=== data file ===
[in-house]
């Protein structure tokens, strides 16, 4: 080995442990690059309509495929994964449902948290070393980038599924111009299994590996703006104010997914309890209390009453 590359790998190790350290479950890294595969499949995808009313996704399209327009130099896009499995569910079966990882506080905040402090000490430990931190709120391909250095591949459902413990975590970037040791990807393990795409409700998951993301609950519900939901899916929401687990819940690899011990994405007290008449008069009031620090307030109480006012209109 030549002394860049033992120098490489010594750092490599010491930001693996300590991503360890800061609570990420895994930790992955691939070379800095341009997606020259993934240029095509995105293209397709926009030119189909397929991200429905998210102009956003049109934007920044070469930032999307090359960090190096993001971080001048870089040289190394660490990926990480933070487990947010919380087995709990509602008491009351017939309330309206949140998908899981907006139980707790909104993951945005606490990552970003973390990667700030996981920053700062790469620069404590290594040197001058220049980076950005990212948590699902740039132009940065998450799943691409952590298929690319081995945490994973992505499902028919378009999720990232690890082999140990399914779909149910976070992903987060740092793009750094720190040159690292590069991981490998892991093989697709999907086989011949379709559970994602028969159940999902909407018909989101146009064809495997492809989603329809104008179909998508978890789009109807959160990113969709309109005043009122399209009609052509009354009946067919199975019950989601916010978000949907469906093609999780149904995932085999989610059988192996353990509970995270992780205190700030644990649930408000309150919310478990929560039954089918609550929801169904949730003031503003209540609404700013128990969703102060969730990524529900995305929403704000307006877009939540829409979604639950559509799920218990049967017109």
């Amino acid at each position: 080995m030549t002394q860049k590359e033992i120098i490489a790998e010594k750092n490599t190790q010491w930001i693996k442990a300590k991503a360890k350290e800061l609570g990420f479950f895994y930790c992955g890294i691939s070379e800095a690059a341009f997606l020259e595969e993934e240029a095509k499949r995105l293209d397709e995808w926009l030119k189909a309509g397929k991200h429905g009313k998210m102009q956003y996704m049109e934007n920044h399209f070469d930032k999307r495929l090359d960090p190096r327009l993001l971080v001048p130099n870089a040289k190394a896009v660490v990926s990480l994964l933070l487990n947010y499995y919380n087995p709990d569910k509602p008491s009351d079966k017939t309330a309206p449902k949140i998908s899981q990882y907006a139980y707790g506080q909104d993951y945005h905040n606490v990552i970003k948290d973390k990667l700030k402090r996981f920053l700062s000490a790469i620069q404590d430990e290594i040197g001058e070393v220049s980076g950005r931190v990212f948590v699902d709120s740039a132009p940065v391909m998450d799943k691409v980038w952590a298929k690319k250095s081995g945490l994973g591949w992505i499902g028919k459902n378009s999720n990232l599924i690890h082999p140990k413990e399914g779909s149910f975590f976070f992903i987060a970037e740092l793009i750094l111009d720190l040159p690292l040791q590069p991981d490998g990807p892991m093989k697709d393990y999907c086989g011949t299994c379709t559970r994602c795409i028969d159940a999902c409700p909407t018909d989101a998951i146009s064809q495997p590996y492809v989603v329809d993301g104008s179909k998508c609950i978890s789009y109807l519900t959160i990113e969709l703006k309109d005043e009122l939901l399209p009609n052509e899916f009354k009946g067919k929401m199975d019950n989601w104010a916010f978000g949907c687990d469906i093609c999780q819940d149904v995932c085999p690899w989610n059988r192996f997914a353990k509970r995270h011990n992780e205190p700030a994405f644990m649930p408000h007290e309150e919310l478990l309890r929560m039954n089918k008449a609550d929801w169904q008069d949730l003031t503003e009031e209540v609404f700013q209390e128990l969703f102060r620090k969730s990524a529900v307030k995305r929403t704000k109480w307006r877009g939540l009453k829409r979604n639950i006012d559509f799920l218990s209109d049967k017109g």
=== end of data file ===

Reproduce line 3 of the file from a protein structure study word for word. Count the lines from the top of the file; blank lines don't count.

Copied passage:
């Amino acid at each position: 080995m030549t002394q860049k590359e033992i120098i490489a790998e010594k750092n490599t190790q010491w930001i693996k442990a300590k991503a360890k350290e800061l609570g990420f479950f895994y930790c992955g890294i691939s070379e800095a690059a341009f997606l020259e595969e993934e240029a095509k499949r995105l293209d397709e995808w926009l030119k189909a309509g397929k991200h429905g009313k998210m102009q956003y996704m049109e934007n920044h399209f070469d930032k999307r495929l090359d960090p190096r327009l993001l971080v001048p130099n870089a040289k190394a896009v660490v990926s990480l994964l933070l487990n947010y499995y919380n087995p709990d569910k509602p008491s009351d079966k017939t309330a309206p449902k949140i998908s899981q990882y907006a139980y707790g506080q909104d993951y945005h905040n606490v990552i970003k948290d973390k990667l700030k402090r996981f920053l700062s000490a790469i620069q404590d430990e290594i040197g001058e070393v220049s980076g950005r931190v990212f948590v699902d709120s740039a132009p940065v391909m998450d799943k691409v980038w952590a298929k690319k250095s081995g945490l994973g591949w992505i499902g028919k459902n378009s999720n990232l599924i690890h082999p140990k413990e399914g779909s149910f975590f976070f992903i987060a970037e740092l793009i750094l111009d720190l040159p690292l040791q590069p991981d490998g990807p892991m093989k697709d393990y999907c086989g011949t299994c379709t559970r994602c795409i028969d159940a999902c409700p909407t018909d989101a998951i146009s064809q495997p590996y492809v989603v329809d993301g104008s179909k998508c609950i978890s789009y109807l519900t959160i990113e969709l703006k309109d005043e009122l939901l399209p009609n052509e899916f009354k009946g067919k929401m199975d019950n989601w104010a916010f978000g949907c687990d469906i093609c999780q819940d149904v995932c085999p690899w989610n059988r192996f997914a353990k509970r995270h011990n992780e205190p700030a994405f644990m649930p408000h007290e309150e919310l478990l309890r929560m039954n089918k008449a609550d929801w169904q008069d949730l003031t503003e009031e209540v609404f700013q209390e128990l969703f102060r620090k969730s990524a529900v307030k995305r929403t704000k109480w307006r877009g939540l009453k829409r979604n639950i006012d559509f799920l218990s209109d049967k017109g």